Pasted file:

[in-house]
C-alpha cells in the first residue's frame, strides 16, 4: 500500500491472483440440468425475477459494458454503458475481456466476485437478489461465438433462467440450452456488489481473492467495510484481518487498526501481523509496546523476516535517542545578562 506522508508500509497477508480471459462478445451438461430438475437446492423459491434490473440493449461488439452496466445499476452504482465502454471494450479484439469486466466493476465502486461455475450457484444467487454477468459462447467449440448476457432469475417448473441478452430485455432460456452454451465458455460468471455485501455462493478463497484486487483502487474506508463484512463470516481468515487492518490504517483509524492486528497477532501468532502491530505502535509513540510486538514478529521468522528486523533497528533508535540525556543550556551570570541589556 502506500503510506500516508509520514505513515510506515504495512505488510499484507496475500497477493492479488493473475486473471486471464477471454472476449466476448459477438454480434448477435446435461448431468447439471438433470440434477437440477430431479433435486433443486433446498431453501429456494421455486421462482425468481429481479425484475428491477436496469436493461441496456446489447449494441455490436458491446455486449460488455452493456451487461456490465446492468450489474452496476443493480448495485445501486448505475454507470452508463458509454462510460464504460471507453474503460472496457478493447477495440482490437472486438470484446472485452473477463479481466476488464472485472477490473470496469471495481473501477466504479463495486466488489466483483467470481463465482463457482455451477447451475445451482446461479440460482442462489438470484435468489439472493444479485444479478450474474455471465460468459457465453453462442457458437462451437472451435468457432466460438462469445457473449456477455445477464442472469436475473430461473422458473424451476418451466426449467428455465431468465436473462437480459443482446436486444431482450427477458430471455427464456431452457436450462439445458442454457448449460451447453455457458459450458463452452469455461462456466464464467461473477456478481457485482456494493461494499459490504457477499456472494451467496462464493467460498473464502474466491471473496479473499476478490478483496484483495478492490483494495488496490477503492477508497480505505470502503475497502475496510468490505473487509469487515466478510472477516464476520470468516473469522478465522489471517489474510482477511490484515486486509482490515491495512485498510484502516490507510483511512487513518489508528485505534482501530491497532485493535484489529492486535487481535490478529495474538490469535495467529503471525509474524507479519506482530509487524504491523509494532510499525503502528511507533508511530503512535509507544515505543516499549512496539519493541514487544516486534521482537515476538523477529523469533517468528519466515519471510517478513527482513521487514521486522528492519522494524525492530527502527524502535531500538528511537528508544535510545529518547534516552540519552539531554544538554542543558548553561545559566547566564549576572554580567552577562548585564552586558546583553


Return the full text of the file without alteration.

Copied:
[in-house]
C-alpha cells in the first residue's frame, strides 16, 4: 500500500491472483440440468425475477459494458454503458475481456466476485437478489461465438433462467440450452456488489481473492467495510484481518487498526501481523509496546523476516535517542545578562 506522508508500509497477508480471459462478445451438461430438475437446492423459491434490473440493449461488439452496466445499476452504482465502454471494450479484439469486466466493476465502486461455475450457484444467487454477468459462447467449440448476457432469475417448473441478452430485455432460456452454451465458455460468471455485501455462493478463497484486487483502487474506508463484512463470516481468515487492518490504517483509524492486528497477532501468532502491530505502535509513540510486538514478529521468522528486523533497528533508535540525556543550556551570570541589556 502506500503510506500516508509520514505513515510506515504495512505488510499484507496475500497477493492479488493473475486473471486471464477471454472476449466476448459477438454480434448477435446435461448431468447439471438433470440434477437440477430431479433435486433443486433446498431453501429456494421455486421462482425468481429481479425484475428491477436496469436493461441496456446489447449494441455490436458491446455486449460488455452493456451487461456490465446492468450489474452496476443493480448495485445501486448505475454507470452508463458509454462510460464504460471507453474503460472496457478493447477495440482490437472486438470484446472485452473477463479481466476488464472485472477490473470496469471495481473501477466504479463495486466488489466483483467470481463465482463457482455451477447451475445451482446461479440460482442462489438470484435468489439472493444479485444479478450474474455471465460468459457465453453462442457458437462451437472451435468457432466460438462469445457473449456477455445477464442472469436475473430461473422458473424451476418451466426449467428455465431468465436473462437480459443482446436486444431482450427477458430471455427464456431452457436450462439445458442454457448449460451447453455457458459450458463452452469455461462456466464464467461473477456478481457485482456494493461494499459490504457477499456472494451467496462464493467460498473464502474466491471473496479473499476478490478483496484483495478492490483494495488496490477503492477508497480505505470502503475497502475496510468490505473487509469487515466478510472477516464476520470468516473469522478465522489471517489474510482477511490484515486486509482490515491495512485498510484502516490507510483511512487513518489508528485505534482501530491497532485493535484489529492486535487481535490478529495474538490469535495467529503471525509474524507479519506482530509487524504491523509494532510499525503502528511507533508511530503512535509507544515505543516499549512496539519493541514487544516486534521482537515476538523477529523469533517468528519466515519471510517478513527482513521487514521486522528492519522494524525492530527502527524502535531500538528511537528508544535510545529518547534516552540519552539531554544538554542543558548553561545559566547566564549576572554580567552577562548585564552586558546583553